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Gone, but not forgotten

The list: 6 discontinued delivery methods

Some discontinued delivery methods include, clockwise from top left, autoped motor scooters, shown around 1916; motorcycles, shown around 1914; and a mailster, shown in 1952.

“The list” has spent the past few weeks looking at some of the unique ways USPS delivers mail. Here are six methods that are no longer used.

1. Pneumatic tubes. From the 1890s to the 1950s, mail zipped between some postal facilities through a series of underground tubes. The mail was carried inside canisters that were propelled by pressured air.

2. Roller skates. The introduction of Parcel Post in 1913 increased package volumes. Some Chicago Post Office clerks used roller skates to accelerate mail handling.

3. Autoped motor scooters. Designed to travel short distances, these compact scooters were tested around 1916 but deemed impractical partly because carriers couldn’t transport large parcels using the scooters.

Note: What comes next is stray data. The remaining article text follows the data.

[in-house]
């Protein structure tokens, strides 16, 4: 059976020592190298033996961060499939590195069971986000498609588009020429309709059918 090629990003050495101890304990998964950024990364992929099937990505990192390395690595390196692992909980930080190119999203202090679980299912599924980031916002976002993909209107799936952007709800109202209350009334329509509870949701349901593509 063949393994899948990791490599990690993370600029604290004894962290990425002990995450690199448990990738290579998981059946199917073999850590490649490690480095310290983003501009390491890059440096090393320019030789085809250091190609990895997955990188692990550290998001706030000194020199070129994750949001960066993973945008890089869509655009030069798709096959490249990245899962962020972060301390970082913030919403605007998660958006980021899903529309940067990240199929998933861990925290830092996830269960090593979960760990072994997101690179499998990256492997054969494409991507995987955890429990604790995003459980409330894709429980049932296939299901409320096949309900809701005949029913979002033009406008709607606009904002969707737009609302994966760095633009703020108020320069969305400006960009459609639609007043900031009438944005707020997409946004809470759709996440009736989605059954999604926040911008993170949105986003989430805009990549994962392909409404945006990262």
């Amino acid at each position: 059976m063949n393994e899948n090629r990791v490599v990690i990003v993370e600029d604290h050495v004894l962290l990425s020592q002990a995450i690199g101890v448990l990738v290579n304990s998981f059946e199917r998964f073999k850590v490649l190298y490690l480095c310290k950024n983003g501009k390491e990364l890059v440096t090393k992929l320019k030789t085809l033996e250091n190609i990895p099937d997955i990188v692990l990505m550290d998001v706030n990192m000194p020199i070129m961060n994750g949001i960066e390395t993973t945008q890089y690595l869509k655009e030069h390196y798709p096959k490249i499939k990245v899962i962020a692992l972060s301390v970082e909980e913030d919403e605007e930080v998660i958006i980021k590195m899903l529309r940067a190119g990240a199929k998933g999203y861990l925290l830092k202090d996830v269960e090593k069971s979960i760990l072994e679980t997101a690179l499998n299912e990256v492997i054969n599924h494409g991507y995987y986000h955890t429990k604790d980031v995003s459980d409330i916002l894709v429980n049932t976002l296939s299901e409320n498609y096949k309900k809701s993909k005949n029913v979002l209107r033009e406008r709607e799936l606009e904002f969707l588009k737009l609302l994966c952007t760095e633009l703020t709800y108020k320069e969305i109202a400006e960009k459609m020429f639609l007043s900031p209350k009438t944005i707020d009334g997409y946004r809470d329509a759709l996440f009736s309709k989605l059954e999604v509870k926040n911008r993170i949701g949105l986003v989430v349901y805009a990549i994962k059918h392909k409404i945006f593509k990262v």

4. Motorcycles. The Post Office Department used motorcycles for mail delivery until the late 1920s, when automobiles and trucks became the vehicles of choice.

5. Mailsters. These three-wheeled vehicles were introduced in the 1950s and phased out beginning in 1967. Their top-heavy, lightweight construction caused tipping in strong winds and offered little accident protection.

6. Segways. In 2002, USPS began testing the Segway but ended its evaluation a few years later. It lacked adequate storage space and couldn’t travel a full route on one charge.

If you missed them, check out our June 6 and June 13 lists on unique delivery methods. Got ideas for future editions of “The list”? Email them to

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